By Mike Marks, Managing Partner, Indian River Consulting Group
The industry is now transitioning to another phase. The part that is over included the shock, the need for quick reactions to protect people, and actions needed to make it through to the other side. Some didn’t make it and now everyone is trying to figure out what is next.
The goalposts will keep moving throughout the summer
Those that study supply chains know that after a shock like this we’ll be whipsawed before we get back into the flow. Those that are ready will take share from those that aren’t. Recovery in the utility, industrial and construction markets is going to be spotty with some industries coming back quickly and others lagging. Geography matters a lot, as does the outlook for your customer’s customers’.
Those on the wrong end of the return to growth will need to either raise prices or cut costs, or both. Everyone in the value chain is faced with the same challenge, including manufacturers, distributors and customers. These events will feel like a series of small shocks throughout the summer and fall. Some price increases will not stick, some cost reductions will not be enough, and businesses that are undercapitalized with weak balance sheets will continue to fail. Many will negotiate extended terms before they file. As customers find their way through their own challenges, many will end up changing primary distributors and even some brands. There is an old saying in the Army: “You don’t have to like it, you just have to do it!”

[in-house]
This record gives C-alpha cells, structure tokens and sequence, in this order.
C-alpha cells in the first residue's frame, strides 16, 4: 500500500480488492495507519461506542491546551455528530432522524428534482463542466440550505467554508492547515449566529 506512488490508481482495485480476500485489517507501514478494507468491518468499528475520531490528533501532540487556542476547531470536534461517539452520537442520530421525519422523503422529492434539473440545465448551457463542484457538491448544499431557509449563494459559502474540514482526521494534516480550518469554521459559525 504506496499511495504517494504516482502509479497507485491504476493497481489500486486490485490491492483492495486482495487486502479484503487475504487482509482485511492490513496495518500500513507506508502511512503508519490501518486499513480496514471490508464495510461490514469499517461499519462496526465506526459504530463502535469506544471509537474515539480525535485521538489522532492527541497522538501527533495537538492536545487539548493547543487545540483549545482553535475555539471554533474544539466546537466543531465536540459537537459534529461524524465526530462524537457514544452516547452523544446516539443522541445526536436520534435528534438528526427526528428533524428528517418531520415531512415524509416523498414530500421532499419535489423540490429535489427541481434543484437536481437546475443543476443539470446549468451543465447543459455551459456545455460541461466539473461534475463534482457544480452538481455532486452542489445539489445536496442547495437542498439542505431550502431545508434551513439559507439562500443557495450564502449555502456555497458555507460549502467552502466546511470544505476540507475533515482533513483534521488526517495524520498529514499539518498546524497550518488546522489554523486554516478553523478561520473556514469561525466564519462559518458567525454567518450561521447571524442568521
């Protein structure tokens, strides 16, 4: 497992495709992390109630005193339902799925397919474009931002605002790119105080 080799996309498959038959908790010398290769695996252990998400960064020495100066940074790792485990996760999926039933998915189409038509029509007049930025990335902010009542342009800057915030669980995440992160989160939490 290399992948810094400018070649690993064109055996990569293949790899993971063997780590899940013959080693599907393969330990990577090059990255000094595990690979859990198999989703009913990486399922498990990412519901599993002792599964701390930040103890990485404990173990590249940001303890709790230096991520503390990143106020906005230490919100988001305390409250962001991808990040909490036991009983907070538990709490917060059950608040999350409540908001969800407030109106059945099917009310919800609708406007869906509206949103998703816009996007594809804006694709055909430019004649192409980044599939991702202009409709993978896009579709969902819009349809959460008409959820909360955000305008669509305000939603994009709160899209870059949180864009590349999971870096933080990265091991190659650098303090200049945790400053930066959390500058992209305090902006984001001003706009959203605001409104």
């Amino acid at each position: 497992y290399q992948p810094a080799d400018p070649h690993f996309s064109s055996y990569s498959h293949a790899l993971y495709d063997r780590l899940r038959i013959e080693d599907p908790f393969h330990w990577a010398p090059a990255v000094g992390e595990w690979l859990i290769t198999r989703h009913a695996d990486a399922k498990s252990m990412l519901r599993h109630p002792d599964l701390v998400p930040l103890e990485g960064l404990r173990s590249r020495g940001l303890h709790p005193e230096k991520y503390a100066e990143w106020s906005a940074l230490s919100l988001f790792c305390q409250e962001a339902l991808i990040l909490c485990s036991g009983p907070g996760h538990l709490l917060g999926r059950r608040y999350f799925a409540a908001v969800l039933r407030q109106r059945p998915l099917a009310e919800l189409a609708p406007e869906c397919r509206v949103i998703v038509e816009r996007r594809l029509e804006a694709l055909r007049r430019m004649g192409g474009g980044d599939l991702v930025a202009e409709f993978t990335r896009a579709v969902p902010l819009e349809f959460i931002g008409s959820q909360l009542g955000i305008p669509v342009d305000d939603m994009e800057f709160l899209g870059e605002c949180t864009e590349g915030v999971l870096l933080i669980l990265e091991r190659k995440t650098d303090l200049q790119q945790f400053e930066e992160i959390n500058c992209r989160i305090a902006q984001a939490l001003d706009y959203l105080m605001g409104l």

We are already seeing some early moves that could be questioned on both the price increase side and the cost reduction side. Remember that this industry started with arguments between George Westinghouse and Tom Edison. We were the Amazon and Google of the day during the Spanish Flu, which had 50 million fatalities, according to the CDC. As a critical industry, we are still here, and we will be here for a long time. Those companies that make it through this pandemic will have earned or changed their reputation, for better or worse, based on their actions through this period.
Those firms driven by strategy rather than short-term earnings will consider the long run when making price and cost decisions. Winners will initiate rather than simply react. The share-gaining firm will execute a realistic plan for the balance of this year where transitioning to the new normal will be a resourced priority. The losers are those rushing to get back to where they were in January. Some companies in this industry still ‘secretly’ think they can make their original 2020 revenue objective. Denial is more than a river in Egypt.
Thinking About Price Increases
If done properly, the downstream value chain partners, whether they are distributors or customers, recognize the need for price increases. While they would rather not have it, they understand when their upstream partner truly needs it and that it is critical that they survive.
- A good price increase announcement is not full of corporate doublespeak; rather it is personally genuine and presents a truthful case.
- It isn’t done too early as a “just-in-case my profit is affected,” because if you do that, you are telling channel partners that, “It is all about me and you guys figure it out on your own.”
- Many increases will be legitimate due to productivity declines from required social distancing and ongoing reinfections. No one knows if these extra costs will be here long term, so smart distributors and manufacturers will acknowledge the uncertainty and the goal of rescinding them when possible.
- Prospective notice is always provided and wherever possible alternatives are provided that could obviate the need for an increase. Put boundaries on minimum order size, order frequency, direct digital links or other factors that reduce the need for the increase. The advance notice period must allow for shipments of products that are backordered.